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There is a signal wire that goes to the pcm from the Optical/fuel temperature sensor on the top of the Injection pump. You can't see this information on a scan tool. by back probing this wire with the engine running you can monitor the output.

Terminal tension- basically make sure the male and female halves of the terminals in the connector are making good contact. best way is to take a male terminal and slide it into the female terminal, you should feel some resistance moving it in and out. and vice versa. you would need to check connection at any connector between sensor and pcm. As the filter was brought up this would mean at both ends of the filter and on the vehcle harness where the filter connects.

you will need a digital multimeter with the capability of measuring Htz output to monitor the high resolution signal from the Optical/fuel temperature sensor.
 

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Iceman,
I would be interested in knowing the particulars of the GM recommendation to add a fuel additive lubricant after replacing an Injection Pump. I just replaced my IP.


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Uh, you You-Alls need to get right on that recommendation, esp with the ULSD fuels coming to a station near you...

Sort of looking like we Canucks have a little tiny bit more time before we start having to goop up our fuel... but even the stuff we have noe demands lubricant.

Best stuff is Stanadyne or Power Service, IMHO.
 

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FPPF Total Power is what my preference is, basically any good additive is mandantory IMO with sulphur reductions, some say it won't hurt, but for my money risk is too great if we find out later they are wrong. I like Total Power as it adds lubricity-anti/gel-cetane-anti/water all in one formula, check out Kennedy's site he has it available in case lots.
 

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Hmmn Stanadyne makes the IP & sells it to GM, GM says use Stanadyne, just like the ONLY approved coolant is GM coolant, AC parts are the ONLY replacement parts worth using, etc...

Don't get me wrong Stanadyne is good stuff but not the ONLY additive that can be used, only negative reports using I've seen as being bad is earlier additives that were formulations with Alcohol. If you can find Stanadyne for price that meets or beats other quality additive get it, but if like myself where cost is a factor, there are alternatives other than Stanadyne.
 

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icemanbc;1424995; said:
you will need a digital multimeter with the capability of measuring Htz output to monitor the high resolution signal from the Optical/fuel temperature sensor.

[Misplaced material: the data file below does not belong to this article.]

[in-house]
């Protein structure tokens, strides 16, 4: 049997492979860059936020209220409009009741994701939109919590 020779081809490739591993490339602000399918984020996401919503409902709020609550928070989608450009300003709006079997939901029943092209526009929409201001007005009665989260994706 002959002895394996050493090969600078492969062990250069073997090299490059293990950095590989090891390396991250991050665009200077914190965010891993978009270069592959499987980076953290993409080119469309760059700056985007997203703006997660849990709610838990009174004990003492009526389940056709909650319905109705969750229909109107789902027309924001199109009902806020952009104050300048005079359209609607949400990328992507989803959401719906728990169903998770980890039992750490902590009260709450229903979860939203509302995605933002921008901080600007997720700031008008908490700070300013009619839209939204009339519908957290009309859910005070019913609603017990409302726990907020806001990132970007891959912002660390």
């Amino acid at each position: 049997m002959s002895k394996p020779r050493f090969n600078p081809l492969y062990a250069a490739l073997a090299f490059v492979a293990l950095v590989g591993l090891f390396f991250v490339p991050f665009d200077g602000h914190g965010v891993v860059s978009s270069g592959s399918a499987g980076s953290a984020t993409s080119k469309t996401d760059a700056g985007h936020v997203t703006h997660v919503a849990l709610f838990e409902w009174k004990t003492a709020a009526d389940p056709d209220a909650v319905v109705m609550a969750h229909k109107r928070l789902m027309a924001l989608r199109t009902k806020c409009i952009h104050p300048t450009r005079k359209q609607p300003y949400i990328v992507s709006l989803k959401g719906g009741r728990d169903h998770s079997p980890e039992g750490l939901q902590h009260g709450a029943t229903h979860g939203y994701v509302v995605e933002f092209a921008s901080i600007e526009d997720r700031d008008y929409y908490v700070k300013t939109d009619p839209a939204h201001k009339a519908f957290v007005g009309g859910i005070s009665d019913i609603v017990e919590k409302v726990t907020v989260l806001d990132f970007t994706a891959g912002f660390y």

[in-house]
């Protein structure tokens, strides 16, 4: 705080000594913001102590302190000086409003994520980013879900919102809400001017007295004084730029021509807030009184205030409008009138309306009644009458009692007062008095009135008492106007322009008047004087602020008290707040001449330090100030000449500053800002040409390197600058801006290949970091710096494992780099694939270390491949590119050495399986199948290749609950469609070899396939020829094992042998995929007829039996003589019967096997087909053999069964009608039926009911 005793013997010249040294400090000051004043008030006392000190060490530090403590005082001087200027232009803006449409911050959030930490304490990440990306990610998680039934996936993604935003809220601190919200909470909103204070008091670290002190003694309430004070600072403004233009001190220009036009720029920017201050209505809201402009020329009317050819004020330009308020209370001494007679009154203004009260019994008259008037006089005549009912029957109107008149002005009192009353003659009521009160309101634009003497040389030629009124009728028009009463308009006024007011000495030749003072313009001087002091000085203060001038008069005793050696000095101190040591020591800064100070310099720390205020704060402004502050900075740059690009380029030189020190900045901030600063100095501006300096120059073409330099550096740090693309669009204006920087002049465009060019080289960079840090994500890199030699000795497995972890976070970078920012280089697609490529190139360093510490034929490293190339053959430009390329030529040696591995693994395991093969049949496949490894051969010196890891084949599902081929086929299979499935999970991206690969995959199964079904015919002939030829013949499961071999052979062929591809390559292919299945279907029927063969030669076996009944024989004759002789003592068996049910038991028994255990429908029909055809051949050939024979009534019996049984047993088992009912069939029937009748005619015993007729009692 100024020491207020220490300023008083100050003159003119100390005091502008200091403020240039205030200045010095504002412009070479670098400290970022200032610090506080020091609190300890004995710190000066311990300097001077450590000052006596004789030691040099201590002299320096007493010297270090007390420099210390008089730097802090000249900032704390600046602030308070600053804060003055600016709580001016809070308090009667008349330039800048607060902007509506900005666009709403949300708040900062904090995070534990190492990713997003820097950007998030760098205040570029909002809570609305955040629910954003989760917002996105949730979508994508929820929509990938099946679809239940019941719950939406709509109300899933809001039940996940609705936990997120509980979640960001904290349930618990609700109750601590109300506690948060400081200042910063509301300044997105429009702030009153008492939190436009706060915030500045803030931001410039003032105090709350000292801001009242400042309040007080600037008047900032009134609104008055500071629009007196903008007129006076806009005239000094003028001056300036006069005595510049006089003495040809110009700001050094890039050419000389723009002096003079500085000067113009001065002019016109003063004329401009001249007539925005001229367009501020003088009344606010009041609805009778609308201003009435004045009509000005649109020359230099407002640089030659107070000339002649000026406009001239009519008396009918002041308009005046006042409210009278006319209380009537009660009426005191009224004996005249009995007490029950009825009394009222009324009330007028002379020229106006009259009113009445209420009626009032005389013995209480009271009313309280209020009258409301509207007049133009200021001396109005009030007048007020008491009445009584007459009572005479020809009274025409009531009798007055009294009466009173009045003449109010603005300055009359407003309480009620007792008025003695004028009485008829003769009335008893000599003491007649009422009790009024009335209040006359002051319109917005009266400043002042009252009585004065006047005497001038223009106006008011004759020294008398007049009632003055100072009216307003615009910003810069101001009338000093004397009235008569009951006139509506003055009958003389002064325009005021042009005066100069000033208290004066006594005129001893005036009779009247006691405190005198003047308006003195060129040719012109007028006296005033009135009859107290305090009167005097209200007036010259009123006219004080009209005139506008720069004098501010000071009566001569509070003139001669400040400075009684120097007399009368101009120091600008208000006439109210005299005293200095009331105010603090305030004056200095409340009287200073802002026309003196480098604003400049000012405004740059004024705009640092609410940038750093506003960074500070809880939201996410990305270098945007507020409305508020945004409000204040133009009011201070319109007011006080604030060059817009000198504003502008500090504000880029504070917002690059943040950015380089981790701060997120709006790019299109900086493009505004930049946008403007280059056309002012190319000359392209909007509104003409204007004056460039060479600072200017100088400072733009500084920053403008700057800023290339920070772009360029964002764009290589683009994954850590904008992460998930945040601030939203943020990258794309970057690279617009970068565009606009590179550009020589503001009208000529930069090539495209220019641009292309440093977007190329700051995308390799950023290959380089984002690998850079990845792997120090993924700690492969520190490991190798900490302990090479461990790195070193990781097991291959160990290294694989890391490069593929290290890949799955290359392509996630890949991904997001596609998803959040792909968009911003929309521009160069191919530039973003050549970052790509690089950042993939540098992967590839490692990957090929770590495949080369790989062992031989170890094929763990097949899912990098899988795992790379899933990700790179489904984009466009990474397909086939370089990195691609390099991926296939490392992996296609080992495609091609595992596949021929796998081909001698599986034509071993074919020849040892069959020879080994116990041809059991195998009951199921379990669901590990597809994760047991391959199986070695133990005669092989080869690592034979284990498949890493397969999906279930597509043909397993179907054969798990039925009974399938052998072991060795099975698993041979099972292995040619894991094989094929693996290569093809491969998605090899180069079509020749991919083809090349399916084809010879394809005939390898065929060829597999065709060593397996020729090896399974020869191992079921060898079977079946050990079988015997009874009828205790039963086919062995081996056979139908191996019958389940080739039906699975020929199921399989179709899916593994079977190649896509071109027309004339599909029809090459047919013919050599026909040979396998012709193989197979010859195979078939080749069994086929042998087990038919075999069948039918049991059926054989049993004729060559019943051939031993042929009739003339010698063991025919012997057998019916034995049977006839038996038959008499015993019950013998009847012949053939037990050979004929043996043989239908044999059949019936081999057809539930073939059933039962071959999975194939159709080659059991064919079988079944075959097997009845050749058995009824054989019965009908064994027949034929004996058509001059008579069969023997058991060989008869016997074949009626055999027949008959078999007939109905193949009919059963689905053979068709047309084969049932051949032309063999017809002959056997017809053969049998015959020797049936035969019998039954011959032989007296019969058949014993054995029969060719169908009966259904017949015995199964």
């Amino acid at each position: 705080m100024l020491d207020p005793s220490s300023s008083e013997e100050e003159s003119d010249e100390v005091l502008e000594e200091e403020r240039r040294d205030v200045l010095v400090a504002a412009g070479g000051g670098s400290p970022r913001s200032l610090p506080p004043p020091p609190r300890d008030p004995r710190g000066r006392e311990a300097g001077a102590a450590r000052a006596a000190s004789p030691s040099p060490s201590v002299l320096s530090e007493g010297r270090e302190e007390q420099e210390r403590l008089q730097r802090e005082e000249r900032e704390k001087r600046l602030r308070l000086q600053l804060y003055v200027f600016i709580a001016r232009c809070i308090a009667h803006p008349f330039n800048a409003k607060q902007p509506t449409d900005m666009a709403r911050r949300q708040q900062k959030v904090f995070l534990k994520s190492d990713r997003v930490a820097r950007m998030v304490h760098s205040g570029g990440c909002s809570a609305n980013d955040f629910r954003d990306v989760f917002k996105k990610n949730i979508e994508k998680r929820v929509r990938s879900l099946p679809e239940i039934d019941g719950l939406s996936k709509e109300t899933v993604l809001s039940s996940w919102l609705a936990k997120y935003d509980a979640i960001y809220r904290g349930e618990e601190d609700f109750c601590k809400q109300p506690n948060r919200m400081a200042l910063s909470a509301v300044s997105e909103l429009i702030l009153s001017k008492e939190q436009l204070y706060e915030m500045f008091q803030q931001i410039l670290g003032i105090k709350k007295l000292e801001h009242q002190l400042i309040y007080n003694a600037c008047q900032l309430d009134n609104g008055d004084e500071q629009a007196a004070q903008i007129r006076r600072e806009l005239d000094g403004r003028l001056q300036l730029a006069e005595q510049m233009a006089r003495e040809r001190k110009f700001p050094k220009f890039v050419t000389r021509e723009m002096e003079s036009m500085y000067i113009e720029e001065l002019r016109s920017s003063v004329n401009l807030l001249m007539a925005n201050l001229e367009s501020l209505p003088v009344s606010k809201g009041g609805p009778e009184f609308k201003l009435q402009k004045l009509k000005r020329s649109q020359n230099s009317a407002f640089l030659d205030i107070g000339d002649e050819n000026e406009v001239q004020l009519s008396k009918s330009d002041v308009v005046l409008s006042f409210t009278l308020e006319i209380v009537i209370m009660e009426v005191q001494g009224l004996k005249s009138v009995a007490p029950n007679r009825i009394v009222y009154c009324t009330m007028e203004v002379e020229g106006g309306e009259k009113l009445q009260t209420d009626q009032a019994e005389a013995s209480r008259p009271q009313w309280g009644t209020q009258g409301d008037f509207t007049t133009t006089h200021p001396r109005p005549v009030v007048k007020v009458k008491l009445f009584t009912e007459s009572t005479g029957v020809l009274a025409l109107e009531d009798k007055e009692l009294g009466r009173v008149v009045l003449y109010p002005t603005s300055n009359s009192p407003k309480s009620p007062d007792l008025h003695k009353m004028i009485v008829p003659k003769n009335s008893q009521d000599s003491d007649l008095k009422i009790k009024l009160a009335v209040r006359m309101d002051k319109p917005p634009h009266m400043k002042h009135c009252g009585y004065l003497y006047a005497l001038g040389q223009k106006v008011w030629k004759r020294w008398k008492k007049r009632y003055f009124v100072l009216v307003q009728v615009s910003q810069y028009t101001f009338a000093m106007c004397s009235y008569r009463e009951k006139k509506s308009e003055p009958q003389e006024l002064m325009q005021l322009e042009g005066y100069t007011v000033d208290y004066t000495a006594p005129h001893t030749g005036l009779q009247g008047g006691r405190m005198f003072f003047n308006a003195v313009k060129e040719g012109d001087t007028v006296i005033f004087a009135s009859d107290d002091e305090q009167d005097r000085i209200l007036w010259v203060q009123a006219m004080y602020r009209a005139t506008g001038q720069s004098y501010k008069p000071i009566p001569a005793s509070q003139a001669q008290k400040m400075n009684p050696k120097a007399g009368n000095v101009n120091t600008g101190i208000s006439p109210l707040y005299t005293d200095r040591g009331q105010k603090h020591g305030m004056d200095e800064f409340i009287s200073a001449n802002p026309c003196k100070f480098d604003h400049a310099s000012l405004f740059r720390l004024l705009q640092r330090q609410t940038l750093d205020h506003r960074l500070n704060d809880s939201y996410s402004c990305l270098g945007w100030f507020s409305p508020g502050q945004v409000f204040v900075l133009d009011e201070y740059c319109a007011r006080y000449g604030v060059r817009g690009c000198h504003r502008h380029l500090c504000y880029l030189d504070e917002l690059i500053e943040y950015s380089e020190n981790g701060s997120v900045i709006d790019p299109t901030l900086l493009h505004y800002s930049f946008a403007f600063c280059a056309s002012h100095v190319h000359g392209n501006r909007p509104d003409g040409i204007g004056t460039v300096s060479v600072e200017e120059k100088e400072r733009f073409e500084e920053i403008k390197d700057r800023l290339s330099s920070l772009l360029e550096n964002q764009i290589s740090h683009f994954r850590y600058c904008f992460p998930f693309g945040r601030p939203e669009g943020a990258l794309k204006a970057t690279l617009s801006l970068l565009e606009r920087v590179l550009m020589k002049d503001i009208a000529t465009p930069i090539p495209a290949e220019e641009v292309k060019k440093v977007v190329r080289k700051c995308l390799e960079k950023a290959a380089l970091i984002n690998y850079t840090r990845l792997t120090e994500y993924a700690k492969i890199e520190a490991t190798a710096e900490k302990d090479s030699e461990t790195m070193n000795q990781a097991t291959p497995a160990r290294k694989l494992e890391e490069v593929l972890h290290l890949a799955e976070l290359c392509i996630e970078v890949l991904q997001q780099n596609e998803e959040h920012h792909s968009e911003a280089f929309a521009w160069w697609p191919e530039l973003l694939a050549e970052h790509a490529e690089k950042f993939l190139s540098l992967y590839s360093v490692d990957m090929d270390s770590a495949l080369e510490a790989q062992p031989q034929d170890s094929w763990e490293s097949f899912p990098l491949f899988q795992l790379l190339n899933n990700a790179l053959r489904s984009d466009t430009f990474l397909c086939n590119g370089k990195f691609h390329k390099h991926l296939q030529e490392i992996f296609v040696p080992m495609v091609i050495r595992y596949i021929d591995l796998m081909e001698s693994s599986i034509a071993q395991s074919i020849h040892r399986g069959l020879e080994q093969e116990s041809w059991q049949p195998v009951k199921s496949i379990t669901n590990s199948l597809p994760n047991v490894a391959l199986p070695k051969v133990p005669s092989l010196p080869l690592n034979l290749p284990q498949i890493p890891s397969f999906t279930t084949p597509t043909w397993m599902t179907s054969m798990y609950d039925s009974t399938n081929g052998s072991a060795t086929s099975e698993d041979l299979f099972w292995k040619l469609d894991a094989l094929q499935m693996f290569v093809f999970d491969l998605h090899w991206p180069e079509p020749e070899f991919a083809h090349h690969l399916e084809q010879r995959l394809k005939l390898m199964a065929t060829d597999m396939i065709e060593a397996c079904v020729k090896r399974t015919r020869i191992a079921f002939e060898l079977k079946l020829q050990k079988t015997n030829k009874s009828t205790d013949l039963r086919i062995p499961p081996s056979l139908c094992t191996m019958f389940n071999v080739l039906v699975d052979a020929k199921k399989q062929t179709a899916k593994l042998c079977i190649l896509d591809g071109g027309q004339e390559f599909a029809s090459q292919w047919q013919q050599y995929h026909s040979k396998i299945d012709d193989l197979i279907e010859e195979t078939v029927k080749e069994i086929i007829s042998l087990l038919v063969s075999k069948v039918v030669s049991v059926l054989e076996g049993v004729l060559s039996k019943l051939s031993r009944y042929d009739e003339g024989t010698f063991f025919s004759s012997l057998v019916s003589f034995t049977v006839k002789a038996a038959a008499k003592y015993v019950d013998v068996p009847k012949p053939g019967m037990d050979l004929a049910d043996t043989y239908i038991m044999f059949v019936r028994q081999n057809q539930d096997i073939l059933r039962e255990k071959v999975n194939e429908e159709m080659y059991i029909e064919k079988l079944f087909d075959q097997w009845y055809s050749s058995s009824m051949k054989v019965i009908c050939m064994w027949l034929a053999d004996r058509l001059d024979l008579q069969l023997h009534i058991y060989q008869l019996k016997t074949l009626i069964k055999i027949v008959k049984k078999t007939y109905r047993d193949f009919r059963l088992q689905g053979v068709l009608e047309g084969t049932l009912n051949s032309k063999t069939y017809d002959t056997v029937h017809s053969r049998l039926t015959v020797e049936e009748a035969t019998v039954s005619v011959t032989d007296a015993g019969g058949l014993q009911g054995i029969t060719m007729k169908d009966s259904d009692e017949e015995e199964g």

Iceman, do you mean a frequency counter? Are you looking to measure the frequency of a signal? Usually abbrev. Hz.. That's why I ask.
 

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Discussion Starter #28
knkreb;1423484; said:
Might you still have the optical sensor filter harness attached to the top of the pump between the pump and the truck wiring harness? This is just a wild guess in the dark. When mine went intermittent it would fish-bite and out right miss. It would only do it when the engine was warm/hot. It would not code, I believe because it fell below the threshold of failure to actually "code." Once it finally screwed up enough to where it wouldn't run, it finally coded.

Just a wild guess, but a cheap one at that.
knkreb: Unplugged optical sensor and cranked truck. Had to turn her over several times but it cranked, ran a bit smoother, but still rough and didn't want to idle. SES light on. Plugged back up, truck cranked and ran rougher, SES light off. What, if anything does this mean, not sure :confused:.

I have purchased a new lift pump, but haven't installed. A local diesel mechanic suggested blowing out the fuel line back to the tank (from lift pump to tank) to see if the sock filter in tank is clogged. If I go to that trouble, I will likely replace the lift pump if I disconnect those lines. Still trying to determine if IP is bad.

Checked battery terminals again and fuses. All appear OK. Plan to clean grounds to engine (grasping for anything now).

Better half advised that when the truck first coughed bad with her that it blowed black smoke like a train. Hasn't necessarily done that with me that I have noticed. That occured when the problem first started showing up.

Anybody with any thoughts, especially if this sounds like IP troubles.
 

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Guy,
Some DVMs have freq reading capability, but if you have access to frq counter would probably work as well.
 

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No, close, but no bannana....

If the filter harness is still in the circuit, attempt removing the FILTER, add-in plug between the IP connection and truck harness. Plug the truck harness directly into the IP.

Then re-experiment... sorry to confuse you.
 

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Found this in one of Rigger's old posts optic sensor filter
 

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Turbine Doc;1427433; said:
Guy,
Some DVMs have freq reading capability, but if you have access to frq counter would probably work as well.
Thanks TD. I'm spoiled at work where we use a freq. counter if that's what the job calls for. All our stuff is high buck, so I'm fascinated by hand held equipment that does all these functions but doesn't cost an arm and a leg. Damn, some of our DMMs at work cost over $6,000.
 
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